Previous elements are re-introduced without much rhyme or reason, including Josh Duhamel’s army dude, now working for an anti-robot task force called TRF. He’s just kind of there, flipping from protagonist to antagonist depending on how long it’s been since something blew up, but it’s interesting to note that, following Sector 7, N.E.S.T., and Cemetery Wind, that’s four different shadowy Transformer-hunting teams this series has seen over five movies. Also just kind of there is John Turturro’s Simmons, for no good reason except that Bay seems to be collecting cast members from The Big Lebowski; John Goodman reprises his voice role as Autobot soldier Hound, and Steve Buscemi crops up as a weird robot scavenger. Do not be surprised if Jeff Bridges turns up as a toaster or a waffle iron next movie.

We also get the Decepticons back, with Megatron (Frank Welker, not Hugo Weaving this time) and co. introduced into the plot because apparently it’s easier for the military to cut a deal with a team of towering metal sociopaths than engage in a dialogue with the Autobots. The plot moves as though the basic question the screenwriters kept asking themselves was “What actions, however implausible and unmotivated, will lead to the worst possible outcome for all concerned,” and this particular wrinkle is just one of many instances.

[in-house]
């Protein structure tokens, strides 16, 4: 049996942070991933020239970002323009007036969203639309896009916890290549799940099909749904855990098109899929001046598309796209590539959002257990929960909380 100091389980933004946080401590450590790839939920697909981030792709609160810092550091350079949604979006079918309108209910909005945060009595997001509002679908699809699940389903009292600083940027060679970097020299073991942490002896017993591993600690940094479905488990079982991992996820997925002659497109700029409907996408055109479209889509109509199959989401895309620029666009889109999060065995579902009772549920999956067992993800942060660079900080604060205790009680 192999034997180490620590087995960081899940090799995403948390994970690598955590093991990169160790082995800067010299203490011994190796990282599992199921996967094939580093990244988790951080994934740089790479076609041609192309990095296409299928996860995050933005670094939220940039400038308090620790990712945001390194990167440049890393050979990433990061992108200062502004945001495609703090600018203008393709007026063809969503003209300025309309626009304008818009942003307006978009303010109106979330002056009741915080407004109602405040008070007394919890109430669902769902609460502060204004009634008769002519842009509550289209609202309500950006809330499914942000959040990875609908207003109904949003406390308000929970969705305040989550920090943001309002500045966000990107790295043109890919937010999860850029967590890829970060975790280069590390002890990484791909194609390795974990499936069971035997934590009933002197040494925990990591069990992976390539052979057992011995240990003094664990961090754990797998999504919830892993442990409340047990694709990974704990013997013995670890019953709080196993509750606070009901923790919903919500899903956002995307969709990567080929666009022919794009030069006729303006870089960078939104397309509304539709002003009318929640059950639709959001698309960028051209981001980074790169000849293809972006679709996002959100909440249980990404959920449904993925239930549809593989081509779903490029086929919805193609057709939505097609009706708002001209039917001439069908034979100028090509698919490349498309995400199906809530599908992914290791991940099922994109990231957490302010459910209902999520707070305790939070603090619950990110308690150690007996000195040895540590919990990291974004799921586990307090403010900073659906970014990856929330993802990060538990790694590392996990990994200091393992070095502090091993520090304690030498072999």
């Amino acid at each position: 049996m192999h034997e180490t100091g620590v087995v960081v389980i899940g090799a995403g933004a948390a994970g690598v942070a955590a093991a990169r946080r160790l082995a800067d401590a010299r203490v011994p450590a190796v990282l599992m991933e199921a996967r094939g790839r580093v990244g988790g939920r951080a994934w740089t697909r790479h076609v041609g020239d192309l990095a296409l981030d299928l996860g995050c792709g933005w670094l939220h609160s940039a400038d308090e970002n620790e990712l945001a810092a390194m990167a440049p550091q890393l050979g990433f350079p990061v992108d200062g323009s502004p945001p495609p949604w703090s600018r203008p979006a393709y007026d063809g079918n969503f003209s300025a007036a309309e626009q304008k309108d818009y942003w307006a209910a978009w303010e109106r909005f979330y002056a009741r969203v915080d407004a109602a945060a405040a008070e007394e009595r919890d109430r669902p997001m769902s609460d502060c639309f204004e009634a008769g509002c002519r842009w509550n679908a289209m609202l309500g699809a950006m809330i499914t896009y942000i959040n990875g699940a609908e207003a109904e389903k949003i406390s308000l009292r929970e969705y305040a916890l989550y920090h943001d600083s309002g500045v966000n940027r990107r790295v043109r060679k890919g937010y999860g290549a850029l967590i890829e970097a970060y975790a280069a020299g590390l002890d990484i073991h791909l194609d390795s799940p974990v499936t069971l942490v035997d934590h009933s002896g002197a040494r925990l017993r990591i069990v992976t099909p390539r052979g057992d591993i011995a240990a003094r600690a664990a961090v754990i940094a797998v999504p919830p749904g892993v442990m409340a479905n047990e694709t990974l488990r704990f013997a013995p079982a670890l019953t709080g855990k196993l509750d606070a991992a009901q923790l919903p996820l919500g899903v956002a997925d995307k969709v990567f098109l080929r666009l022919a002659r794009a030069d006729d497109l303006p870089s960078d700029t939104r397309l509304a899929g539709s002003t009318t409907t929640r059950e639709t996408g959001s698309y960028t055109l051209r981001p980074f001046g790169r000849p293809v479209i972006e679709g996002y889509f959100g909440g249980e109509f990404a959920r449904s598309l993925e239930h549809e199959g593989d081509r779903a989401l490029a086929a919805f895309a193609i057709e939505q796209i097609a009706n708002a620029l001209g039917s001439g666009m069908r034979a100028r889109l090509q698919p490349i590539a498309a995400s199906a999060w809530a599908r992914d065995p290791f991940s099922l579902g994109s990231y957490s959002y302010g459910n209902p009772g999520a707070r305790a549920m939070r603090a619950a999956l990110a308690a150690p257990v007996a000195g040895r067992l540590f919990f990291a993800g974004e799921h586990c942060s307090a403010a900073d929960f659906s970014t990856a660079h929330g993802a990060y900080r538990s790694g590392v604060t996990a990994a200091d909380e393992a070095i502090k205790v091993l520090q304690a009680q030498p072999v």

The whole thing winds up in a massive, FX-heavy, literally earth-shaking climax that would be impressive if it weren’t so patently ludicrous, and leaves the next film with almost nowhere to go in terms of scale except, say, blowing up the sun (don’t put it past ‘em). If you’re turned on by the best work the rendering farms of South Korea can provide, you’re in for a good time here, and a three headed robot dragon is always a good time, generally speaking.

But here’s the thing – The Last Knight is ridiculous, so obviously, unmistakably aware of its own crass and bombastic nature, that it’s rarely unenjoyable. It’s fascinating: the way almost every character is inhumanly mean to every other character until the time comes for them to pull at some heartstrings. The way Wahlberg’s Cade Yeager’s essential function is as a salve to the shattered machismo of American men – at one point Hopkins actually lays out that it doesn’t matter if he’s an unemployed, perpetually broke loser with a dead wife and an absent daughter, he can still be a hero – a bit of business so on the nose it simply cannot be anything but deliberate. The unmotivated camera moves, the golden hour light, the way explosions only hurt exactly one character out of the dozens who get blown up (Shockwave exists in this universe, but shockwaves don’t). The stentorian tones of Prime voice Peter Cullen mouthing the most awful, hackneyed lines about heroism and brotherhood, even though seconds earlier he’d been doing his level best to remove his best mate’s head. The sheer, money-sucking, egregious excess of the whole enterprise – in its own weird way, it’s admirable. And hilarious.

Unless you take it seriously for a second, which Bay and the boys clearly don’t. Transformers: The Last Knight is clearly Michael Bay seeing how far he can push his long-running, multi-billion dollar savage indictment of blockbuster cinema. Let’s hope it makes a trillion dollars, just to see what he does next.